Jeremy McCargo, holds up a 52-pound striped bass
collected from  the Roanoke River at Weldon on Monday.

Striped bass anglers fishing the Roanoke River have until Friday at 11:59 p.m. to harvest their limit of two fish. Although tomorrow is the last keeper day, catch-and-release fishing should continue to be terrific, particularly for this weekend, when the temperatures are forecasted to be in the upper-80s, low-90s.

Like last week, most reports from the river say that the fish are pretty much everywhere, from Weldon down to the mouth of the river.

Jeremy McCargo, a fisheries biologist with the N.C. Wildlife Resources Commission, along with fellow biologists Kevin Dockendorf, said they collected more than 1,000 fish during Monday’s sampling effort, the highest number to date. The majority of the fish were between 16 and 22 inches, but they also collected larger fish.

McCargo observed the heaviest fishing pressure and largest concentrations of fish around the big rock and right below, although anglers were catching fish from the boat ramp down to Halifax as well.

Many anglers were using live bait, although jigs and flukes were landing fish too. McCargo expects the fishing to be good at least for the next couple of weeks. Water temperatures are right for spawning activity, and although he and Dockendorf didn’t see any spawning activity during their Monday sampling, they did hear reports from anglers of spawning activity on the surface.

Bobby Colston, of Colston’s Tackle Box on Hwy. 48 south of Gaston, agreed that there were lots of fish in the river now, particularly from the big rock down to the powerlines. He also said he heard reports of fly-fishermen catching stripers close to the surface.

Down river at Williamston, Ricky Mobley from the Roanoke Sportsman said that fishing was “pretty good” as well with many anglers casting lures or fishing with large minnows.

McCargo reminds anglers to be extra vigilant when putting their boats in and out of the water at the various boat ramps due to the increase in expected boating traffic, particularly at Weldon, which is always a busy boating ramp during the striped bass season.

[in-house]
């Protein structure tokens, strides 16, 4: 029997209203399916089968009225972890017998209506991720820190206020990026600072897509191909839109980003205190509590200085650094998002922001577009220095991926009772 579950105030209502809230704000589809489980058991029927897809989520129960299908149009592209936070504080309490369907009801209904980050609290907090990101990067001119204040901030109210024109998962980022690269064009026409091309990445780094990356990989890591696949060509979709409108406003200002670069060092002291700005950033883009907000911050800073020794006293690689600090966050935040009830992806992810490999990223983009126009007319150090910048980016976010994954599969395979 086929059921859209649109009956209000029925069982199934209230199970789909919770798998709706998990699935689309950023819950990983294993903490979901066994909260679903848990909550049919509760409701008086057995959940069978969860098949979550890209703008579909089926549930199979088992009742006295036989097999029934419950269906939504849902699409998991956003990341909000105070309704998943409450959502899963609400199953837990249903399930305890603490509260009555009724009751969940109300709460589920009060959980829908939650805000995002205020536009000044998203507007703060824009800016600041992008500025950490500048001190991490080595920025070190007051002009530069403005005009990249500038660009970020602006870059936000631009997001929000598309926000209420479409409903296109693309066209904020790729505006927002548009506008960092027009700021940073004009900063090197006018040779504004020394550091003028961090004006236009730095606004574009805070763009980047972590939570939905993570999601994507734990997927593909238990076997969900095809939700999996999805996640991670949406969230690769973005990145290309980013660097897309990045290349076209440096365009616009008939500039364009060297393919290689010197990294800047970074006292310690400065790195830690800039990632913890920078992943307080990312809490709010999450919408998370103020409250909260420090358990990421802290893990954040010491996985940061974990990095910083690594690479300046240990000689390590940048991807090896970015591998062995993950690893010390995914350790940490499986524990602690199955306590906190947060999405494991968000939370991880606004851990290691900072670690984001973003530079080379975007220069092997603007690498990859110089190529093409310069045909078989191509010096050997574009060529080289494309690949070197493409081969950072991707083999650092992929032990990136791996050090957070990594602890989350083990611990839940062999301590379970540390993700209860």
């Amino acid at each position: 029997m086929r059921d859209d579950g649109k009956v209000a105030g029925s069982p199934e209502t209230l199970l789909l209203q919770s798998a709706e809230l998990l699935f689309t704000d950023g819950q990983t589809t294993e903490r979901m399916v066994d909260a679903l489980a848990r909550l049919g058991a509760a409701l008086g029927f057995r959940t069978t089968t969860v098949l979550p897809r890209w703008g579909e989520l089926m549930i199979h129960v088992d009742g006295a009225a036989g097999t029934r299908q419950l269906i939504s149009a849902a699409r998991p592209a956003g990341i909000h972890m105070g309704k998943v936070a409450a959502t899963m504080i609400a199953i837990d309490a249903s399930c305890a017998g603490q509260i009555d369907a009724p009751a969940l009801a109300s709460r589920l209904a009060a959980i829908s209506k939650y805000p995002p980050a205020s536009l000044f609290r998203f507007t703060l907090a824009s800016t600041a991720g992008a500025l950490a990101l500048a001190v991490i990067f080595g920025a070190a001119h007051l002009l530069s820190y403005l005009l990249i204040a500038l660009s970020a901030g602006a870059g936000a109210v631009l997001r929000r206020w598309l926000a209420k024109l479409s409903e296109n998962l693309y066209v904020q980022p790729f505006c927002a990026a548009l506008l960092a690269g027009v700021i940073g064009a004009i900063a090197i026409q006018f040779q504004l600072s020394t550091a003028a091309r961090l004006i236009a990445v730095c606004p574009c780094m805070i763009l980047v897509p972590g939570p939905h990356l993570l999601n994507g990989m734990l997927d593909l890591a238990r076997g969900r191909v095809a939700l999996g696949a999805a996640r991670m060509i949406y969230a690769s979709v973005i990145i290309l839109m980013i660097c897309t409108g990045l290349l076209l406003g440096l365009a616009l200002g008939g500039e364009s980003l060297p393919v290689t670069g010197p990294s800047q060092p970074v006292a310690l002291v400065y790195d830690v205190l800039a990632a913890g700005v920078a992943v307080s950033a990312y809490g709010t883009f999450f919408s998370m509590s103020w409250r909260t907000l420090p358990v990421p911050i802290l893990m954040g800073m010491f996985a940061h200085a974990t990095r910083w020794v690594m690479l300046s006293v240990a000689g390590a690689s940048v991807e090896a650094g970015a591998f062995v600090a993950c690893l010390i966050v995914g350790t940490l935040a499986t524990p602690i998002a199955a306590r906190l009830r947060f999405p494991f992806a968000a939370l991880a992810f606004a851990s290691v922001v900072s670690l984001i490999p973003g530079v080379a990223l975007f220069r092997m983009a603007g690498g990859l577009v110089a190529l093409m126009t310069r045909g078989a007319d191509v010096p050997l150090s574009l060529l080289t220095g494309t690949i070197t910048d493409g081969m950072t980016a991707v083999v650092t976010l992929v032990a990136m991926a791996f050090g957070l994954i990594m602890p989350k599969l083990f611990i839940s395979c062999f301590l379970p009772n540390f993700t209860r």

With catches expected to be high and numerous striped bass of varying sizes in the river, anglers should remember to properly measure any fish they intend to keep within their limit and according to the striped bass regulations. Click here for a printable document that shows the proper way to measure a fish.

A special thank you goes out to Frank McBride and Terry Boyce, who worked tirelessly this season running the creel survey and collecting data during the harvest season.  Also, a big “thank you” to all the anglers who took the time to participate in our creel survey. The information gleaned from these surveys goes a long way to helping the N.C. Wildlife Resources Commission better manage the resource for anglers to enjoy for years to come.

Striped bass anglers are reminded that they need to use a single barbless hook or lure with a single barbless hook when fishing in the upper river until June 30. The upper Roanoke River is defined as the main river channel and all tributaries, upstream from the U.S. Hwy. 258 bridge near Scotland Neck to the Roanoke Rapids Lake dam.

While anglers can make their existing hooks barbless by crimping down the barb with pliers, the Wildlife Resources Commission, in partnership with Eagle Claw, is handing out barbless circle hooks to anglers fishing on the upper Roanoke River this spring. Informational cards with a single barbless hook attached are available from Wildlife Enforcement officers, fisheries biologists and creel clerks working in the vicinity of the river from now until the end of June.

Safety Note

High flows following periods of low flow dislodge limbs, logs and in some cases, trees from up river locations.  Boaters should take extreme caution when traveling on the water and be on the look-out for these floating hazards!  Similarly, extreme low flows can expose rock outcroppings and make many areas too shallow to access. 

For additional safety measures, the Commission urges boaters to file a float plan before getting on the river. Filling out a float plan and giving it to a reliable person before you leave the ramp can be a life-saving decision.

Check out the North Carolina Boating Checklist to be sure you’re complying with on-the-water rules and safety recommendations.

American Shad Regulation Information

Within the inland waters of the Roanoke River and its tributaries, only one American (white) shad can be included in the daily limit of 10 shad per angler. Inland waters on the mainstem of the Roanoke River are  upstream of the US Highway 258 Bridge near Scotland Neck.

For a downloadable, color pamphlet identifying the species of shad and herring found in North Carolina waters, click here.

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